Clear The Air News Tobacco Blog Rotating Header Image

May 29th, 2009:

Should The Smoking Ban Be Delayed?

SCMP – May 29, 2009

P. A. Crush (Talkback, May 22) referring to my letter (Talkback, May 20) states “there is no scientific proof” of my claim “that 3,485 people will have died in Hong Kong during the past 30-month exemption of new smoking controls in bars and other licensed entertainment premises”.

The scientific data is factually based on expert reports in 1999 and 2005 citing 1,324 passive smoking annual deaths. Indeed, the data need updating.

Since Hong Kong people were granted exemptions in qualifying bars and nightclubs for 30 months from January 2007 they managed to consume 38.2 million more cigarettes per month (a total of 458.48 million cigarettes more in 2008) than in pre-ban 2006.

Accordingly, the passive smoking death rates are now certainly higher than before the 1,324 annual figure.

The referenced scientific report is “Mortality associated with passive smoking in Hong Kong” (British Medical Journal) authored by eminent professors from the University of Hong Kong’s department of community medicine and Nuffield department of clinical medicine, at Oxford University, England.

The other report is “Cost of tobacco-related diseases, including passive smoking, in Hong Kong”, again by HKU’s department of community medicine and the Centre of National Research on Disability and Rehabilitation Medicine, at the University of Queensland, Brisbane, Australia.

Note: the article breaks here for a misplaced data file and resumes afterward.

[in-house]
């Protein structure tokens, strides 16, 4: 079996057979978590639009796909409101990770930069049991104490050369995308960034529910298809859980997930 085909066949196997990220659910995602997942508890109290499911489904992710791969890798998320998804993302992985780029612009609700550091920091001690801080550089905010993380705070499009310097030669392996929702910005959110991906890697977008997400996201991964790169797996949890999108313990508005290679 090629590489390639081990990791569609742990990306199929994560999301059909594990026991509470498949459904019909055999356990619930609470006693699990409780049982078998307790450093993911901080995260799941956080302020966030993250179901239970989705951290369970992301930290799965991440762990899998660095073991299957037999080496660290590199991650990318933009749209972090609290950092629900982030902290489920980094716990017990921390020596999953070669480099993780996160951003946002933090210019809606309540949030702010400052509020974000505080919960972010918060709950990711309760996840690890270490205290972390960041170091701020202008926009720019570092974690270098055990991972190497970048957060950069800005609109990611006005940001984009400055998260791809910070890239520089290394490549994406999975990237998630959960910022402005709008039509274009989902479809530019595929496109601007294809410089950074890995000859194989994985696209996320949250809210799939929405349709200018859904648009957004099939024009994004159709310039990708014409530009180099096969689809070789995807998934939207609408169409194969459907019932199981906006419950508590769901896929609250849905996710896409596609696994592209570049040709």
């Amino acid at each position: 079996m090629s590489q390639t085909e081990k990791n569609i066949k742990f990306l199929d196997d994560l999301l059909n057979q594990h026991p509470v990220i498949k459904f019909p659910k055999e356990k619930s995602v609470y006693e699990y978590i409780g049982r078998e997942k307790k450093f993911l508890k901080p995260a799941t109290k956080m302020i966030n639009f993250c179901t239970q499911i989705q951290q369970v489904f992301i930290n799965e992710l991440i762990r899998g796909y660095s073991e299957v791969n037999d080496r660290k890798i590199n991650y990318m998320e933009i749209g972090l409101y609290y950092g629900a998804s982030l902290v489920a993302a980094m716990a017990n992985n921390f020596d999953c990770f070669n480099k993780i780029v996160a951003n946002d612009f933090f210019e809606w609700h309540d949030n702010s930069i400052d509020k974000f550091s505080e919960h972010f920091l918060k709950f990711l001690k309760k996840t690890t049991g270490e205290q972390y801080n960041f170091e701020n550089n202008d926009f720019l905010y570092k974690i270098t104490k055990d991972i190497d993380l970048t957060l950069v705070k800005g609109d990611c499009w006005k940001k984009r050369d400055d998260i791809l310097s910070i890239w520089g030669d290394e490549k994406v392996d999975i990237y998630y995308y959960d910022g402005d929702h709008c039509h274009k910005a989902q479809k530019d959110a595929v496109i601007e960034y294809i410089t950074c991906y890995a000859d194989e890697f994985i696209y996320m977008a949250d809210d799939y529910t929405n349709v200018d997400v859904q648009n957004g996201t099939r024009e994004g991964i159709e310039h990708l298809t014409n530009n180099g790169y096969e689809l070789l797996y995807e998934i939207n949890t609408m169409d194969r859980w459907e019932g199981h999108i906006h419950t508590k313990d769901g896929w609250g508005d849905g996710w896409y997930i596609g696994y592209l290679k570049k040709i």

The data revealed in 1998 that the annual value of direct Hong Kong medical costs, long-term care and productivity loss was US$532 million for active smoking and US$156 million for passive smoking; passive smoking accounted for 23 per cent of the total costs. Adding the value of attributable lives lost brought the annual cost to US$9.4 billion, and 1,324 deaths were attributable to passive smoking. Of the passive smoking-attributable deaths, 239 were from lung cancer, 303 from chronic obstructive pulmonary disease, 309 from ischemic heart disease and 473 from stroke. This amounts to 6,920 tobacco-related deaths out of a total of 32,847 deaths in a population of 6.5 million people in 1998.

As seen from the above expert data, your correspondent misguidedly further states “private cars do far more proven harm to our environment and health than any cigarette smoker”. The main polluters of the atmosphere in Hong Kong are the coal-burning power companies, diesel emissions and emissions from ships that last year resulted in 1,155 premature deaths (Hedley Index).

James Middleton, chairman, anti- tobacco committee, Clear the Air